You may know that carbohydrates are organic compounds that can be sub-divided into three groups—starches, sugars, and fiber. Unfortunately, carbs have gotten a bad reputation in recent years, but, without them in your diet--at least the good kind, you will not have the energy to do the things you want to do.
It is important for you to know that you can be healthy eating carbs. The key is to choose the so-called “good carbohydrates.” These are the carbs that, in addition to providing energy-producing sugars and starches, also have other nutrients, such as vitamins, minerals and fiber that you need.
At the same time, try to limit what you might call the “bad carbs,” which contain more calories and fat than your body needs, without the benefit of the other nutrients that are so important to good health.
Not too much even of good carbs
Since carbs provide energy (otherwise known as calories), even if you are only eating the good kind, you will need to be aware of portions. A little, usually a half a cup to a cup, goes a long way!
Here is a list of some good carbs that you can include as part of your healthy lifestyle.
Click here for a printable copy of this healthy carbs list.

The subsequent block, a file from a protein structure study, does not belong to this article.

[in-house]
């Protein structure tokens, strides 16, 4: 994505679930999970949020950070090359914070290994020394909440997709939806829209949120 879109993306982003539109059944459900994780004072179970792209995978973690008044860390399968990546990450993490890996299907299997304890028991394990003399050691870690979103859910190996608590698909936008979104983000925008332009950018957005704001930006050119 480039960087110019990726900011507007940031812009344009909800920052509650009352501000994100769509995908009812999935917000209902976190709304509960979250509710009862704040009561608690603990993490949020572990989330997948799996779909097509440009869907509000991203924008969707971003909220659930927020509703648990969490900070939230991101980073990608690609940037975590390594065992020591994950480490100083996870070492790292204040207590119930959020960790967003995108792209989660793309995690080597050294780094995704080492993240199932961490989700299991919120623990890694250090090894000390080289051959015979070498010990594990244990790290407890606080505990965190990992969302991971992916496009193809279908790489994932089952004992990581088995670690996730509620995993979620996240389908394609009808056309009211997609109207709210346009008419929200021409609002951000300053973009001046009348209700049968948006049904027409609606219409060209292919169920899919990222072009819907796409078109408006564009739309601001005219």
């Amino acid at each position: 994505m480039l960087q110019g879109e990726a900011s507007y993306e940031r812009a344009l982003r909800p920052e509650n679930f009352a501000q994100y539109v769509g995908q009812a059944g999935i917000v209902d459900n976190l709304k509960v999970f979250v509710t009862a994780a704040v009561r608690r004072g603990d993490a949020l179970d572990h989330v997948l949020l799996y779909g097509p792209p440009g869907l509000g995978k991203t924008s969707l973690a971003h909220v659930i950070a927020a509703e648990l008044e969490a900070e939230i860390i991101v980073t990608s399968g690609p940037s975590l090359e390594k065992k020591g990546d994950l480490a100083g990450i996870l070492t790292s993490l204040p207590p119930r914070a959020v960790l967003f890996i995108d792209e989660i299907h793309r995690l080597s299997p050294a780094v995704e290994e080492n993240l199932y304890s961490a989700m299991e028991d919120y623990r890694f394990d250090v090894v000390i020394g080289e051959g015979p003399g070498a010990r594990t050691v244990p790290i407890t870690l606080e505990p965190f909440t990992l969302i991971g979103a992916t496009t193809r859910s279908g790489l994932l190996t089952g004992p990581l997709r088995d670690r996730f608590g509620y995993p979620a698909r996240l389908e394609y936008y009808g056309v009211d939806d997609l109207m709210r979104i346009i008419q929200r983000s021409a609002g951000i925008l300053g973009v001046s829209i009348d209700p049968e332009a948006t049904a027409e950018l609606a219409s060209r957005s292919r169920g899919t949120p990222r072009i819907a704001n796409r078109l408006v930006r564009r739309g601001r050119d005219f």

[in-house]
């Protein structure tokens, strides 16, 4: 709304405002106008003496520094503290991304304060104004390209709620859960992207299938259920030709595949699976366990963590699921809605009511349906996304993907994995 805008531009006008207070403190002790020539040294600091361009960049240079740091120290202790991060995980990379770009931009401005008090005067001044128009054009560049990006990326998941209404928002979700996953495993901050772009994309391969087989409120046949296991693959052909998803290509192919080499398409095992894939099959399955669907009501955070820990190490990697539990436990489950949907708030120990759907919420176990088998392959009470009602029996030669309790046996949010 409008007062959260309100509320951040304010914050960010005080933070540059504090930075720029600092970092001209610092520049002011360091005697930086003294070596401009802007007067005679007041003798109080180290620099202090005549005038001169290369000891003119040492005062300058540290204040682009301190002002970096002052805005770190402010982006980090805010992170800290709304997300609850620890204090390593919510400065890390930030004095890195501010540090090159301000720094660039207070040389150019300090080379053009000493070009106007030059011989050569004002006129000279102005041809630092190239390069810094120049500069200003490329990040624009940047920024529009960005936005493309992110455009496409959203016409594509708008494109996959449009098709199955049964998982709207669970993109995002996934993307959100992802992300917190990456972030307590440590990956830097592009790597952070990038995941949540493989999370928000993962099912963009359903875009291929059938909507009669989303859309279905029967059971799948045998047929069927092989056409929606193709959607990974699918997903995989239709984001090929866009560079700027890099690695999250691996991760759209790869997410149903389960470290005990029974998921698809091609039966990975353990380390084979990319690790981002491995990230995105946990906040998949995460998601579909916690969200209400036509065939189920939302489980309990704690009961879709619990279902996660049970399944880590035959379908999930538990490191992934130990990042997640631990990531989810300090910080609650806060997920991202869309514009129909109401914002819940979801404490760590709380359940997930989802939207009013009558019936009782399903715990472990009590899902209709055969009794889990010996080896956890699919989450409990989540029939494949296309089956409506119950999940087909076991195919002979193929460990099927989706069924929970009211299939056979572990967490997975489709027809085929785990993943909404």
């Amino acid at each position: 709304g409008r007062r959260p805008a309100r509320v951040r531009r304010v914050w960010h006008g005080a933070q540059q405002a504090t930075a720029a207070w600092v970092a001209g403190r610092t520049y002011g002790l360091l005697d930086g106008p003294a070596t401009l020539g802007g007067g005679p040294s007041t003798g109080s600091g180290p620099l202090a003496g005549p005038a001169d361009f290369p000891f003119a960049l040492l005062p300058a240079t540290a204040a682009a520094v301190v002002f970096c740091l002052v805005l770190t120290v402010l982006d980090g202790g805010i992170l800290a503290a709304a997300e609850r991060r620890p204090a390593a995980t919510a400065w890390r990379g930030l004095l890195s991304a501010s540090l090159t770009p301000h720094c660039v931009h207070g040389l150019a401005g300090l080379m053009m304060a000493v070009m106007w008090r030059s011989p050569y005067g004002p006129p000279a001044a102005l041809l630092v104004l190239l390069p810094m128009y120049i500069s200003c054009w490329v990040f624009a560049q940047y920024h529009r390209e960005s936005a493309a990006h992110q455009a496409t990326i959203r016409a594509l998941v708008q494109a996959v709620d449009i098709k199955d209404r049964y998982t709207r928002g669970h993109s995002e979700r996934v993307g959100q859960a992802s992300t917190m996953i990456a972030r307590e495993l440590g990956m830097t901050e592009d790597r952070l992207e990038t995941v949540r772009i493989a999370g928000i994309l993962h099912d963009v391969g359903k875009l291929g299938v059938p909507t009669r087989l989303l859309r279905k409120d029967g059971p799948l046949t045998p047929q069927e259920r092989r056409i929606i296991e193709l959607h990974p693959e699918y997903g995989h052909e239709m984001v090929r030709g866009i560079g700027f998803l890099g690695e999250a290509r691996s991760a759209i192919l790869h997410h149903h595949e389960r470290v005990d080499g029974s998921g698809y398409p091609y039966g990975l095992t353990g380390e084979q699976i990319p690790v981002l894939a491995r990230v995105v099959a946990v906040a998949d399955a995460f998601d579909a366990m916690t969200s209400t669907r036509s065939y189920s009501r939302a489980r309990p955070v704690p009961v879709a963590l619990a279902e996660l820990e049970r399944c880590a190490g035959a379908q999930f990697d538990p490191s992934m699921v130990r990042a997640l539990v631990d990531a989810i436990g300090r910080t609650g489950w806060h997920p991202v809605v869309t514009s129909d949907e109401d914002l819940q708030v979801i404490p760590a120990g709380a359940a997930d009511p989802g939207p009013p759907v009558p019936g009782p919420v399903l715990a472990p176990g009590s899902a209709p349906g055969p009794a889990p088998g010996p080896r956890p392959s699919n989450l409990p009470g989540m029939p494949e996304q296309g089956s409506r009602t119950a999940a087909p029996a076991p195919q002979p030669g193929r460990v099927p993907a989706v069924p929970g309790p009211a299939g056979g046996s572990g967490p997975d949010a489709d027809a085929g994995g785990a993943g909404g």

-Whole grain bread and rolls
-Starchy Vegetables, such as peas, winter squash, corn, carrots, and potatoes
-Non-starchy vegetables, such as broccoli, leafy greens, green beans and zucchini
-Whole grain pasta
-Whole grain cereals such as oatmeal
-Whole grain pilaf such as bulgar or Kashi
-Popcorn (if of good quality, popped fresh, with healthy oil and served with a bit of unprocessed salt, if desired)
How many Good Carbohydrates do I need?
There is a great deal of controversy about how much carbohydrate is needed in the diet. Since carbohydrates encompass the Bread, Cereal, Rice and Pasta Group, as well as the Fruit and Vegetable Group, and even shares some foods with the Protein group, it is difficult to make an across-the-board recommendation for carbohydrates. Most health experts agree that you should be eating more of your calories (some say as much as 55-60%) from carbohydrates than from the Protein and Fats groups.
This would mean that if you eat 2500 calories a day, 1375-1500 of them should come from carbohydrates.
2500 calories x 55-60% = 1375-1500 calories.
Another way that some health experts look at carbohydrate consumption is the 40%-30%-30% rule. This says that you should get 40% of your calories from Carbohydrates, 30% from Protein and 30% from Fats. These percentages vary somewhat, depending on the source, but the idea generally is to eat a balance of the three with a slightly higher percentage from the Carbohydrates category.
This would mean that if you eat 2500 calories a day, about 1,000 of them should come from carbohydrates.
2500 calories x 40% = 1,000 calories
The problem with these approaches is that they do not take into account the type of carbs you are eating. If you are eating 1,000 or 1500 calories of bread each day, you are meeting the requirement, but missing out on the benefits of the other types of healthy carbohydrates.
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